The upcoming Atlantic hurricane season, which begins Monday (June 1), will have fewer tropical storms than last year and probably about the same number as the long term average, according to forecaster WSI Corp. of Andover, MA, which also called for cooler-than-normal temperatures to dominate most of the eastern U.S. over the next three months.
WSI added its name to the list of forecasters predicting relatively quiet storm numbers for the hurricane season, calling for a total of 11 named storms, including six hurricanes, with two of them intense (Category Three or greater), forming between June 1 and Nov. 30. That would be less tropical storm activity than during the 2008 season, when a total of 16 named storms, including eight hurricanes, five of them intense, formed in the Atlantic. But it would be about the same as an average hurricane season, which has 11 named storms, including two major hurricanes, according to the National Oceanic and Atmospheric Administration (NOAA).
In its initial hurricane forecast for the 2009 season WSI had predicted 13 named storms, three of them intense (see NGI, Jan. 5). But a continuation of relatively cool tropical Atlantic Ocean temperatures, combined with the waning of a recent La Nina event and normal to above-normal wind shear in the tropical Atlantic, prompted the forecaster to reduce those numbers (see NGI, April 27).
The WSI forecast follows a similar prediction of a "near-normal" Atlantic hurricane season recently issued by NOAA (see NGI, May 25).While NOAA said there is a 50% probability of a near-normal season, it also noted that global weather patterns "are imposing a greater uncertainty in the 2009 hurricane season outlook than in recent years," leaving a 25% chance the upcoming season will be above- or below-normal.
Last month AccuWeather.com Chief Long Range Forecaster Joe Bastardi said the upcoming hurricane season may produce fewer storms than last year, but the Texas coast could be hit by an early tropical storm (see NGI, May 18). Bastardi previously predicted 13 named storms, including eight hurricanes, two of them intense (see NGI, March 23). AccuWeather.com expects three storms to deal at least tropical storm-force winds to the U.S. coast, two of which could be hurricanes, and perhaps one major hurricane.
The Colorado State University forecast team, which had previously estimated that there would be 14 named storms during the 2009 season (see NGI, Dec. 15, 2008), recently revised its forecast to 12 named storms, with at least half of them likely to become hurricanes, two of them intense (see NGI, April 13).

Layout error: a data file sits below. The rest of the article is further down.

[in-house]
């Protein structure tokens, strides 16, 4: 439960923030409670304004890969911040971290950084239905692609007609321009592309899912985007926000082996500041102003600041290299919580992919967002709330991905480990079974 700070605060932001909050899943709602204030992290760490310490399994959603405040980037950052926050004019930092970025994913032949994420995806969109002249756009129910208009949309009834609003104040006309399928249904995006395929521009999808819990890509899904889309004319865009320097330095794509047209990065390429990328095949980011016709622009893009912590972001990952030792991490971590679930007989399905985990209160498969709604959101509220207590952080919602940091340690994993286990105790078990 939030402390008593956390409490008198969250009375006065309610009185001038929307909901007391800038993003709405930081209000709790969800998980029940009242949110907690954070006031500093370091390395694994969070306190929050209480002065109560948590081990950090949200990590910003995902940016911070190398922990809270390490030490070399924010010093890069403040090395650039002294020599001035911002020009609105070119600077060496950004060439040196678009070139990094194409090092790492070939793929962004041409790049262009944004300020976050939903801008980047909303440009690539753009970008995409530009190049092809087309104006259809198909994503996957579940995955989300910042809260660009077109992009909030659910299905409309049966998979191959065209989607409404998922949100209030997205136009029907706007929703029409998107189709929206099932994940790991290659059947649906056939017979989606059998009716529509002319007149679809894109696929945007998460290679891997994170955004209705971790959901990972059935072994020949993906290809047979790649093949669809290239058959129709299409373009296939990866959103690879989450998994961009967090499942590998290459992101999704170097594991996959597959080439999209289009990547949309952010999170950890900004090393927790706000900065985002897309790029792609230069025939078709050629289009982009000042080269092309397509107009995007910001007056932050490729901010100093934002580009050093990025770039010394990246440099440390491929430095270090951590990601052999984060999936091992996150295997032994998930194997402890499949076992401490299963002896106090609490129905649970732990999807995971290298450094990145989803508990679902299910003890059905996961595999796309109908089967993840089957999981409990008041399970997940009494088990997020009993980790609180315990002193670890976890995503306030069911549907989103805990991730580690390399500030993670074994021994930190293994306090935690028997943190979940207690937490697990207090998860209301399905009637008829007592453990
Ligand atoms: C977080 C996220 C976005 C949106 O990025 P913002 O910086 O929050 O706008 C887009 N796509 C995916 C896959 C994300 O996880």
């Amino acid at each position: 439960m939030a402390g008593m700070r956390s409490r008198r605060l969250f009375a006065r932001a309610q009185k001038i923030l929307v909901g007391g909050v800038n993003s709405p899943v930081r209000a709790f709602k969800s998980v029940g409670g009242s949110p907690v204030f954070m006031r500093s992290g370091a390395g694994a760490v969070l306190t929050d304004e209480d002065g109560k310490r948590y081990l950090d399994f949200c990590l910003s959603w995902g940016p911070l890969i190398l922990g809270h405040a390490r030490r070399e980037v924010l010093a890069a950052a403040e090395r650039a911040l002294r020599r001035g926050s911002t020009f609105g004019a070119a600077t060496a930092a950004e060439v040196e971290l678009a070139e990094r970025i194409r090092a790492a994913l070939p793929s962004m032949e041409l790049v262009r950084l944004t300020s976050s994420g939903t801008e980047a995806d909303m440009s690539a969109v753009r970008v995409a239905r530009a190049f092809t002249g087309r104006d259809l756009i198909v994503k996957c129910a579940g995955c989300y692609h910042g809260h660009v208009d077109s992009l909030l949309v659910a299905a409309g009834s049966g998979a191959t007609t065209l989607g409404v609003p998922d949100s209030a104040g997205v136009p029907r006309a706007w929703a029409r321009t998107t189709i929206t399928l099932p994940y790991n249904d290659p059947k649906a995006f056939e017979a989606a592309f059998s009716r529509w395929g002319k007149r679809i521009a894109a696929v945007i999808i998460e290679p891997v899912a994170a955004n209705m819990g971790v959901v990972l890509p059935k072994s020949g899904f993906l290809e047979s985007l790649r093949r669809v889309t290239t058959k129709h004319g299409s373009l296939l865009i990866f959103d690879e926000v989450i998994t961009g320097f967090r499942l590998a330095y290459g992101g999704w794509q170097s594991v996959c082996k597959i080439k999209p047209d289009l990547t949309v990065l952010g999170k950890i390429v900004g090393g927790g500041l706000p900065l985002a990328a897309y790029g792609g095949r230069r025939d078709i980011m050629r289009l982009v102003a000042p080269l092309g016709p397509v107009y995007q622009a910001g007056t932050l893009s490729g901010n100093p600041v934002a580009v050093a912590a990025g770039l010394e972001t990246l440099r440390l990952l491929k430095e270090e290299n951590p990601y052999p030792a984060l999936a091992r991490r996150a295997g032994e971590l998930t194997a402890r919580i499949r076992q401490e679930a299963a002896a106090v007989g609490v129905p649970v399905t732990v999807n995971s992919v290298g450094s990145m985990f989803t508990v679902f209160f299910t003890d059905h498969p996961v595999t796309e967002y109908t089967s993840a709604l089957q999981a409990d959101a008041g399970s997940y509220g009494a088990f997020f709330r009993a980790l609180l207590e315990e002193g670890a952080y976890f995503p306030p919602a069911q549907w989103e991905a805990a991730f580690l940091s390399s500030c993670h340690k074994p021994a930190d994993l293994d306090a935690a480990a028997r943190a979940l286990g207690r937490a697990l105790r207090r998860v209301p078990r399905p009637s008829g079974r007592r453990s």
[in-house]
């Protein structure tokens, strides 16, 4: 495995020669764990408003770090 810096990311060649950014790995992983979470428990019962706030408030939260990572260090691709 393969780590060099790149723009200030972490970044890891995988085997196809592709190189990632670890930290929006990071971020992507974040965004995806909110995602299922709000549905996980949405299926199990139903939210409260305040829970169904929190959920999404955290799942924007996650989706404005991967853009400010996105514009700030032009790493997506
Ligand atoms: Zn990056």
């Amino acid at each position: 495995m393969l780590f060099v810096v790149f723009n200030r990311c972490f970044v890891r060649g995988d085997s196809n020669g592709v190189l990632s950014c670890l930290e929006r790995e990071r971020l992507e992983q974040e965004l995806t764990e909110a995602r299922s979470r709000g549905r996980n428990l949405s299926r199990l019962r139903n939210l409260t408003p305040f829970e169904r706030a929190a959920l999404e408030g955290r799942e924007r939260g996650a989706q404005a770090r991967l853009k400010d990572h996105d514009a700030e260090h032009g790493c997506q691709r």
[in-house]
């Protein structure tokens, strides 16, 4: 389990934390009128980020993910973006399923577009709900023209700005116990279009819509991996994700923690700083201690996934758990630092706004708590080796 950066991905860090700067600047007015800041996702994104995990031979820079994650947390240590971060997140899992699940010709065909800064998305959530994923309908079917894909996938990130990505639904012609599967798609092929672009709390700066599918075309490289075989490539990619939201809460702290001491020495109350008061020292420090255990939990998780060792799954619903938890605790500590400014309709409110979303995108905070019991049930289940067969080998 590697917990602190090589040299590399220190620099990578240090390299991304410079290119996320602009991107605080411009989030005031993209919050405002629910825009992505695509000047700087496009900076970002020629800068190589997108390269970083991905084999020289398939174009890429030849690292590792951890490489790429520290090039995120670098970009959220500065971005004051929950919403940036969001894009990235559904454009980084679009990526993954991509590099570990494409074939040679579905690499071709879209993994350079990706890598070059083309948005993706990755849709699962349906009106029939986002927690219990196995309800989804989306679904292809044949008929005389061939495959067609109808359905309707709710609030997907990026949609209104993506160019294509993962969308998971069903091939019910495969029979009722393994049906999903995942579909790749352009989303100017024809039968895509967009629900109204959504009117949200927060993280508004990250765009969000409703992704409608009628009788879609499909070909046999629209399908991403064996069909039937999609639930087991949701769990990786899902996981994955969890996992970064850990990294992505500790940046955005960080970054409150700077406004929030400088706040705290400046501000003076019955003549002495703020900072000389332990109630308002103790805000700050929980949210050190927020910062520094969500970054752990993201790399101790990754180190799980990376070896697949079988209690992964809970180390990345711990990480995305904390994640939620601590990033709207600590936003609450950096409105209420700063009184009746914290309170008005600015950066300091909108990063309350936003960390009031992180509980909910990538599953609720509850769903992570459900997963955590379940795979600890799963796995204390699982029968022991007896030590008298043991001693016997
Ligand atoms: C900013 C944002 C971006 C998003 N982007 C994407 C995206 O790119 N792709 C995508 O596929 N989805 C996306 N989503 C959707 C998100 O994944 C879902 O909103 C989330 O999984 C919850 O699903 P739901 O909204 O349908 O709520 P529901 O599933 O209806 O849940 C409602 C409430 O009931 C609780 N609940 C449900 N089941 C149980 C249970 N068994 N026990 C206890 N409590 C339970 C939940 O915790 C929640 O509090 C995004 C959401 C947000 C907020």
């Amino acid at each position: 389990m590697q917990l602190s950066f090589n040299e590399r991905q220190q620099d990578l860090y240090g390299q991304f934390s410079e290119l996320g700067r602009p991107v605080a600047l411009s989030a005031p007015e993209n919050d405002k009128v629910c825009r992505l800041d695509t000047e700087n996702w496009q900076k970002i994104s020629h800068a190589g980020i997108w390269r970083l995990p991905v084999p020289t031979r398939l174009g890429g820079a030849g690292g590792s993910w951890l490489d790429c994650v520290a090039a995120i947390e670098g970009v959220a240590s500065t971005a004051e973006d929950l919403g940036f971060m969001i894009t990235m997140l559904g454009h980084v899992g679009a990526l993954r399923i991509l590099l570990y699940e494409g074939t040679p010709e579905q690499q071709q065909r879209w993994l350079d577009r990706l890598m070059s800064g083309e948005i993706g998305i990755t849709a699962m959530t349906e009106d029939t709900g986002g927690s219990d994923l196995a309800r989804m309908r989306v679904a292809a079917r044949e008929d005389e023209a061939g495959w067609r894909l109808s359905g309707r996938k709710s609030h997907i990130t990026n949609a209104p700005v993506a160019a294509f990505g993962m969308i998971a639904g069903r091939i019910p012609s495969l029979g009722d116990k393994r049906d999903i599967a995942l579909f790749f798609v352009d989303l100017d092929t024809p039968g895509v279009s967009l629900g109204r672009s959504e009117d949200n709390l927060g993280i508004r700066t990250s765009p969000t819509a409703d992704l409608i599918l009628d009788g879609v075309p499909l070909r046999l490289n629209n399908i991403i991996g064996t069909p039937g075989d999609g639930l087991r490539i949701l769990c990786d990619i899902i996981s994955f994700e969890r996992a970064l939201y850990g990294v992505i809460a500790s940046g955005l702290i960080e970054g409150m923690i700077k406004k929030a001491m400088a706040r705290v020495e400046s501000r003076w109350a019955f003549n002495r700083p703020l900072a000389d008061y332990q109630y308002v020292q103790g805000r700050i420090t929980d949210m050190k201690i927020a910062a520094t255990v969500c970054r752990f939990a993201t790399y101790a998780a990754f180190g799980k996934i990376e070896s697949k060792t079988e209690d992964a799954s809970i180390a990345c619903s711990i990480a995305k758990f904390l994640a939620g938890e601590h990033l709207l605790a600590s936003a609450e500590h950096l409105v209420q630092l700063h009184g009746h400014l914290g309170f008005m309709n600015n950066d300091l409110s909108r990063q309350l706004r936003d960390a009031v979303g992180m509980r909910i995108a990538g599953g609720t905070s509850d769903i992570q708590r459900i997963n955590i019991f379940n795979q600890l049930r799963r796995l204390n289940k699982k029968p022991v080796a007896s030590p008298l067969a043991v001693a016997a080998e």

Temperatures during the first three months of the hurricane season are likely to be cooler-than-normal across most of the eastern U.S., while above-normal temperatures are expected across the West, according WSI.
"The North Atlantic and North Pacific oceans are now both cooler than normal for the first time in 15 years. This fact, along with a lack of any significant drought conditions in the eastern U.S. and a trend towards El Nino conditions, should result in a relatively cool summer east of the Rockies," said WSI seasonal forecaster Todd Crawford. "We do think that the best chance for market-moving heat in the Northeast will be early in the summer, before a cooler pattern sets in during the last half of the summer."
In its Energycast Outlook for June WSI forecast cooler-than-normal temperatures in the Southeast and South-Central regions, with warmer-than-normal temperatures in control in the Southwest (except coastal California) and all of the nation's northern tier.
"A marginally higher probability of early-season heat events is bullish for electricity demand and prices, although prices will be tempered by lower demand due to economic conditions," said Paul Fleming, Energy Security Analysis Inc. (ESAI) director of power and gas, in a statement issued in conjunction with WSI's outlook. "Cooler weather in the Southeast and South-Central regions as well as California should result in slightly lower gas demand from the power sector, providing an offset to higher demand expectations in the Southwest."
By July cooler-than-normal temperatures will be in place in across all of the East and Central U.S., as well as coastal California, while warmer-than-normal temperatures will remain in the Northwest and Southwest regions, according to the WSI forecast.
"Cooler-than-normal temperatures across most of the country will result in significantly lower gas demand and would be bearish for prices in the absence of hurricane activity," Fleming said. "Power prices in the major markets are likely to be moderate with lower demand expectations due to the cooler outlook and the economic climate, as well as a low gas price environment. The cooler outlook reduces the likelihood of major heat events."
While WSI expects warmer-than-normal temperatures to return to the North-Central region and coastal California in August, the rest of the forecaster's temperature map remains unchanged from July. Cooler-than-normal temperatures will continue to dominate the East and the South-Central region, while warmer-than-normal temperatures will continue in the West, WSI said.
"Two months of below-normal demand this summer would be bearish for natural gas prices in light of market expectations that natural gas inventories are already expected to be very full at the end of the injection season," Fleming said. "Cooler temperatures, lower demand for power and low natural gas prices will continue to moderate power prices in most markets this August."
The WSI seasonal outlooks reference a standard 30-year norm (1971-2000). The next forecast, for July-September, is scheduled to be issued June 24.
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